On Dry Land

Jumping into the water at 5:00am for morning swim practice was always a shock to the system. In a single moment, both your body and mind go through intense flashes of dread, joy, stress, and relaxation. One moment you feel every cell in your being, and the next, you find yourself completely submerged in silence and stillness.

My entire relationship with swimming was really just an elongated version of this strange cycle of feelings. Some days, it was my greatest enemy. It drove me crazy, and I became familiar with what lay beyond the boundaries of my comfort zone at a very young age. Other times, swimming was my savior. The only thing I could do to anchor my mind to my body.

Competitive swimming is much like any other sport, but with one huge difference: you do it completely alone. Sure, you have teammates and competitors, but the actual act of swimming must be done in solitude. It’s you, the water, and the wall. In most pools, not even the clock is visible once you begin your race. From the outside, it’s clear that swimmers are racing against time and the other lanes, but being in the moment feels much more like racing against yourself. As a result, you grow up learning how to “just keep swimming.” You learn how not to drown. To continue for as long as possible, as hard as possible, until you hit that wall.

Our coaches always told us that swimming was 10% physical and 90% mental. What they didn’t tell us was that this rule would still apply to our lives after leaving the sport. Because as difficult as it was to stay afloat through 10 years of competitive swimming, literally and figuratively, understanding how to manage a life outside the pool was even more of a shock to the system.

At times, swimming prepared me in ways I never could have expected. When studying for finals at school or struggling through stressful projects at work, I could always tell myself that “I am a swimmer. I will not drown. I will get through this.” Years of staying in my own lane taught me to trust myself and my own abilities. In some ways, though, swimming created habits that were not as productive for life on dry land. Outside the pool, “just keep swimming” is not always the way to succeed. Outside the pool, there will be times when you have to work with a team and you cannot always depend on your own will to pull you through difficult situations. And sometimes, outside the pool, you do have to ask for help.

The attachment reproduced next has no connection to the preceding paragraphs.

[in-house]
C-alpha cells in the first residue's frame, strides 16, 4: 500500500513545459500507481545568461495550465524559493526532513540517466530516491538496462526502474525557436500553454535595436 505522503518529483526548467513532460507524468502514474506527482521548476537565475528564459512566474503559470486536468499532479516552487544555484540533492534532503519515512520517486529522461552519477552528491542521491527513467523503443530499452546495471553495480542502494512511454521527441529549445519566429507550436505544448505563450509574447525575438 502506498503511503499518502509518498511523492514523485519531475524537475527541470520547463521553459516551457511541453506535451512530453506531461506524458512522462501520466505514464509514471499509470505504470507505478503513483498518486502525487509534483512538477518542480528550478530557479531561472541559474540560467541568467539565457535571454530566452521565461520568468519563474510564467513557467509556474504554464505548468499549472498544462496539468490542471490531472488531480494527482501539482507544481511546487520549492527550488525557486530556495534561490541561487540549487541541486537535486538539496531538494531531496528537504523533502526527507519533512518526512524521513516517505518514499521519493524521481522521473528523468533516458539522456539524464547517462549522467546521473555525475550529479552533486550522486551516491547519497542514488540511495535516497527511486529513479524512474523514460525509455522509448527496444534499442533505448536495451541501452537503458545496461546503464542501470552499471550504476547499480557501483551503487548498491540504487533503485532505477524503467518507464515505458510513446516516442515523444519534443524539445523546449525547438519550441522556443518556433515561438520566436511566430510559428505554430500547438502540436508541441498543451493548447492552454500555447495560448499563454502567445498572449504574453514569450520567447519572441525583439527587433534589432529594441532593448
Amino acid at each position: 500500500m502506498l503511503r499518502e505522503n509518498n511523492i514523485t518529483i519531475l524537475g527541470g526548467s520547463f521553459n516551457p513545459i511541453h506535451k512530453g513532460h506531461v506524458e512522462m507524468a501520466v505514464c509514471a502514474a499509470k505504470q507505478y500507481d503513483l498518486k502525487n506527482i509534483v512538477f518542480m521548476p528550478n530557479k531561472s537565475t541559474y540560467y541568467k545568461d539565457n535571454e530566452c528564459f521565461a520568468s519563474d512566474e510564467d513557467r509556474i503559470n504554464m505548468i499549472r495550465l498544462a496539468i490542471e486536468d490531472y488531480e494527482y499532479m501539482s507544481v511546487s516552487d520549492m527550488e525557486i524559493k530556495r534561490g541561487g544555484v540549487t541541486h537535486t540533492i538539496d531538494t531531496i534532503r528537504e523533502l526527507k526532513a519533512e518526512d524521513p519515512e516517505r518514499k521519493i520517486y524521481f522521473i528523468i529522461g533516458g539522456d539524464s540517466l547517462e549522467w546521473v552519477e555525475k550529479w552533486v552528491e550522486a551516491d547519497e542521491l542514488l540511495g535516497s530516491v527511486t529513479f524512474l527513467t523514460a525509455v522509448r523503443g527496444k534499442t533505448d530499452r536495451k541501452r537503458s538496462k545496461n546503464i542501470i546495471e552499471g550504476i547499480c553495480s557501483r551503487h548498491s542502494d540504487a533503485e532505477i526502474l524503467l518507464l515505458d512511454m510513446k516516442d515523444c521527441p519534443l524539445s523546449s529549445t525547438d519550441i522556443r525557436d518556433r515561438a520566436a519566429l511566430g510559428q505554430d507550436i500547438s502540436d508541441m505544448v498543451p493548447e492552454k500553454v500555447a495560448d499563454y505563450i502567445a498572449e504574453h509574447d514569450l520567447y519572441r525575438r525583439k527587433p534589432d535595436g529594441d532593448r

Earlier this year, Missy Franklin, four-time Olympic gold medalist, opened up about her experience with depression and how the intensity of her relationship with swimming has affected her mental health. In an interview with CNN, she explains how the pressure that Olympic athletes are both put under and put upon themselves often leaves them with a “post-Olympics depression.” They reach the apex of their athletic career, and two weeks later they are expected to return to a “normal” life. They have to get out of the pool.

While I could never compare my swimming career with those of Olympians as accomplished as Franklin, I can’t help but see so much of my own post-swimming struggles with those Franklin describes. Growing up is hard enough, but doing so while remaining dedicated to a singular sport—one that can take up all of your physical, mental and emotional energy—makes creating a healthy and balanced life all the more difficult. So as we look to future generations of athletes, at all levels, how can we encourage them to explore their fullest potentials? How do we prepare them for the highs and lows that they will experience both in AND out of the water (or on AND off the court or before AND after the race)? I think Franklin says it best herself: "...we need to start putting importance on self-confidence, on positive thinking and most importantly on perspective for athletes that are feeling so much pressure, so they understand that their value is not intrinsically placed on a medal or a time, that they're so much more than the person they are when they're competing."

Post By: Courtlyn Shimada

To read CNN’s interview with Missy Franklin, click here.

If you or anyone you know are in crisis, please call the National Suicide Prevention Lifeline at 1-800-273-TALK (8255) or contact the Crisis Text Line by texting TALK to 741-741.